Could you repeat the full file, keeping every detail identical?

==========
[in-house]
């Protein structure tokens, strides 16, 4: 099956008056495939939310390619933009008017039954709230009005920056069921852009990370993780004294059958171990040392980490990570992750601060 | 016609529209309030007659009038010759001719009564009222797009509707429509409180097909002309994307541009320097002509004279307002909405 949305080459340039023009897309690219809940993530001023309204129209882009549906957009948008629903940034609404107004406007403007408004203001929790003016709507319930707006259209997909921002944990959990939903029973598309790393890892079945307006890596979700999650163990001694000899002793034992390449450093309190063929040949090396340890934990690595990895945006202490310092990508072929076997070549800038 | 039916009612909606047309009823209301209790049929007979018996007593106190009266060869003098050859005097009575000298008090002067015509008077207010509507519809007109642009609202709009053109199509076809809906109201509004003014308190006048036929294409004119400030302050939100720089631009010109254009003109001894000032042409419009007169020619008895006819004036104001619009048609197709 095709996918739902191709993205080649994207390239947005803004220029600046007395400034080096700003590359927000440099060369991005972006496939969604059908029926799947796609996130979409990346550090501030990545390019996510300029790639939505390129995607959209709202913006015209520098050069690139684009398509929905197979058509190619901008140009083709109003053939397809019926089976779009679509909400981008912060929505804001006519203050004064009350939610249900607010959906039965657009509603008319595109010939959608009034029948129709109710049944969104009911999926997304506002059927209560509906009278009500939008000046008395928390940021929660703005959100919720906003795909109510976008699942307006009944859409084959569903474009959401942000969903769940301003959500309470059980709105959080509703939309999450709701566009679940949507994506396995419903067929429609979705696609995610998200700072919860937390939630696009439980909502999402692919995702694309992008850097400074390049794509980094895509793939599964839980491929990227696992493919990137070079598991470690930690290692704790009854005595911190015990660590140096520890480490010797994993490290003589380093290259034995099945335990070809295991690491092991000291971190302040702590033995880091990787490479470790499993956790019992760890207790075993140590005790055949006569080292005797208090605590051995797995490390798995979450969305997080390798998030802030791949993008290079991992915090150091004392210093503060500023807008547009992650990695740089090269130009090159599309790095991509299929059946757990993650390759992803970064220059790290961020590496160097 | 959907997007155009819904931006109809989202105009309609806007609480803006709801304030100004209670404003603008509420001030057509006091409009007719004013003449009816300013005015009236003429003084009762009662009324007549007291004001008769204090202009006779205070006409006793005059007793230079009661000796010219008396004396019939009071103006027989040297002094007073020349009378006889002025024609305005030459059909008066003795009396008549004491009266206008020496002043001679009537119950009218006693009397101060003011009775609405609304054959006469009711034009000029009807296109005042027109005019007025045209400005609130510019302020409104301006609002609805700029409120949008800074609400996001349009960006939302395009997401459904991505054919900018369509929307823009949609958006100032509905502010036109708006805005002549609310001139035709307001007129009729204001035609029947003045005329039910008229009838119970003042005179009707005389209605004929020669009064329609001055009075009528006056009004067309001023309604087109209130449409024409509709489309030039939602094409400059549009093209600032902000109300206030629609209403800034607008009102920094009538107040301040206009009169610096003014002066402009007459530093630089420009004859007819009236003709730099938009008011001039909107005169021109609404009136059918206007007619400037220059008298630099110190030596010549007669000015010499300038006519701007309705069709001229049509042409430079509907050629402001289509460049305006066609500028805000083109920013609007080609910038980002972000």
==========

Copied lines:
[in-house]
């Protein structure tokens, strides 16, 4: 099956008056495939939310390619933009008017039954709230009005920056069921852009990370993780004294059958171990040392980490990570992750601060 | 016609529209309030007659009038010759001719009564009222797009509707429509409180097909002309994307541009320097002509004279307002909405 949305080459340039023009897309690219809940993530001023309204129209882009549906957009948008629903940034609404107004406007403007408004203001929790003016709507319930707006259209997909921002944990959990939903029973598309790393890892079945307006890596979700999650163990001694000899002793034992390449450093309190063929040949090396340890934990690595990895945006202490310092990508072929076997070549800038 | 039916009612909606047309009823209301209790049929007979018996007593106190009266060869003098050859005097009575000298008090002067015509008077207010509507519809007109642009609202709009053109199509076809809906109201509004003014308190006048036929294409004119400030302050939100720089631009010109254009003109001894000032042409419009007169020619008895006819004036104001619009048609197709 095709996918739902191709993205080649994207390239947005803004220029600046007395400034080096700003590359927000440099060369991005972006496939969604059908029926799947796609996130979409990346550090501030990545390019996510300029790639939505390129995607959209709202913006015209520098050069690139684009398509929905197979058509190619901008140009083709109003053939397809019926089976779009679509909400981008912060929505804001006519203050004064009350939610249900607010959906039965657009509603008319595109010939959608009034029948129709109710049944969104009911999926997304506002059927209560509906009278009500939008000046008395928390940021929660703005959100919720906003795909109510976008699942307006009944859409084959569903474009959401942000969903769940301003959500309470059980709105959080509703939309999450709701566009679940949507994506396995419903067929429609979705696609995610998200700072919860937390939630696009439980909502999402692919995702694309992008850097400074390049794509980094895509793939599964839980491929990227696992493919990137070079598991470690930690290692704790009854005595911190015990660590140096520890480490010797994993490290003589380093290259034995099945335990070809295991690491092991000291971190302040702590033995880091990787490479470790499993956790019992760890207790075993140590005790055949006569080292005797208090605590051995797995490390798995979450969305997080390798998030802030791949993008290079991992915090150091004392210093503060500023807008547009992650990695740089090269130009090159599309790095991509299929059946757990993650390759992803970064220059790290961020590496160097 | 959907997007155009819904931006109809989202105009309609806007609480803006709801304030100004209670404003603008509420001030057509006091409009007719004013003449009816300013005015009236003429003084009762009662009324007549007291004001008769204090202009006779205070006409006793005059007793230079009661000796010219008396004396019939009071103006027989040297002094007073020349009378006889002025024609305005030459059909008066003795009396008549004491009266206008020496002043001679009537119950009218006693009397101060003011009775609405609304054959006469009711034009000029009807296109005042027109005019007025045209400005609130510019302020409104301006609002609805700029409120949008800074609400996001349009960006939302395009997401459904991505054919900018369509929307823009949609958006100032509905502010036109708006805005002549609310001139035709307001007129009729204001035609029947003045005329039910008229009838119970003042005179009707005389209605004929020669009064329609001055009075009528006056009004067309001023309604087109209130449409024409509709489309030039939602094409400059549009093209600032902000109300206030629609209403800034607008009102920094009538107040301040206009009169610096003014002066402009007459530093630089420009004859007819009236003709730099938009008011001039909107005169021109609404009136059918206007007619400037220059008298630099110190030596010549007669000015010499300038006519701007309705069709001229049509042409430079509907050629402001289509460049305006066609500028805000083109920013609007080609910038980002972000």